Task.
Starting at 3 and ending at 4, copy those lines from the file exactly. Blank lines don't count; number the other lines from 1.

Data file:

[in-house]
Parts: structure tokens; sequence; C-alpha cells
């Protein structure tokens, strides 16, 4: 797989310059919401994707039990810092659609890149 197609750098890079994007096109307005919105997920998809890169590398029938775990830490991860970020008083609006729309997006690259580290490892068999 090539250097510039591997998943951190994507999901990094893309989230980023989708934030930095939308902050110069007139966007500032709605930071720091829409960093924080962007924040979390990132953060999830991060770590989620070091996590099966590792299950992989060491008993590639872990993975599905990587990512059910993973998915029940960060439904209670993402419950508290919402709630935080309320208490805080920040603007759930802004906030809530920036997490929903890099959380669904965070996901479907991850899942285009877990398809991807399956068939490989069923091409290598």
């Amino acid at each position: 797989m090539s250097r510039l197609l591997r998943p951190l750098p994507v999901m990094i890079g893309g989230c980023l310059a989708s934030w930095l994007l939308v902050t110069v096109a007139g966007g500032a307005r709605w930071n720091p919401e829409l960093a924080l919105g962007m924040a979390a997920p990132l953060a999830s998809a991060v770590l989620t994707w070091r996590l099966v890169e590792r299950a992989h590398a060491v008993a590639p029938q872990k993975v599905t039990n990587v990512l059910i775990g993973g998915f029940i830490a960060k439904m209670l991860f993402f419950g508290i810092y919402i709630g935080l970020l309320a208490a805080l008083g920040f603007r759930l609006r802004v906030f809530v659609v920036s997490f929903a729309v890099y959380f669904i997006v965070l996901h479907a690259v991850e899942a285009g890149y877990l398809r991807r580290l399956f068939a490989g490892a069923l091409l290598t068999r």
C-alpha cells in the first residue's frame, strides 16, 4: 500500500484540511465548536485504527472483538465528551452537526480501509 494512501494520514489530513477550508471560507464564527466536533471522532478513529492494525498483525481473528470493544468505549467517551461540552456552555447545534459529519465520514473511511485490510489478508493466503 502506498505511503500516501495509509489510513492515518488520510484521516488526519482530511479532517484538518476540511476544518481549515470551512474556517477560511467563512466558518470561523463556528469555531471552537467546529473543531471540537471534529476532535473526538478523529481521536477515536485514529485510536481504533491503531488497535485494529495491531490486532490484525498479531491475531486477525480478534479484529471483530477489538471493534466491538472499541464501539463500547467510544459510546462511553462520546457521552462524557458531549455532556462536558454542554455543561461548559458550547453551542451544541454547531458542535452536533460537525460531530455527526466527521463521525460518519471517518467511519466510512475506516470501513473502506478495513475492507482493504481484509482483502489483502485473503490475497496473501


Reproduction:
């Protein structure tokens, strides 16, 4: 797989310059919401994707039990810092659609890149 197609750098890079994007096109307005919105997920998809890169590398029938775990830490991860970020008083609006729309997006690259580290490892068999 090539250097510039591997998943951190994507999901990094893309989230980023989708934030930095939308902050110069007139966007500032709605930071720091829409960093924080962007924040979390990132953060999830991060770590989620070091996590099966590792299950992989060491008993590639872990993975599905990587990512059910993973998915029940960060439904209670993402419950508290919402709630935080309320208490805080920040603007759930802004906030809530920036997490929903890099959380669904965070996901479907991850899942285009877990398809991807399956068939490989069923091409290598």
């Amino acid at each position: 797989m090539s250097r510039l197609l591997r998943p951190l750098p994507v999901m990094i890079g893309g989230c980023l310059a989708s934030w930095l994007l939308v902050t110069v096109a007139g966007g500032a307005r709605w930071n720091p919401e829409l960093a924080l919105g962007m924040a979390a997920p990132l953060a999830s998809a991060v770590l989620t994707w070091r996590l099966v890169e590792r299950a992989h590398a060491v008993a590639p029938q872990k993975v599905t039990n990587v990512l059910i775990g993973g998915f029940i830490a960060k439904m209670l991860f993402f419950g508290i810092y919402i709630g935080l970020l309320a208490a805080l008083g920040f603007r759930l609006r802004v906030f809530v659609v920036s997490f929903a729309v890099y959380f669904i997006v965070l996901h479907a690259v991850e899942a285009g890149y877990l398809r991807r580290l399956f068939a490989g490892a069923l091409l290598t068999r």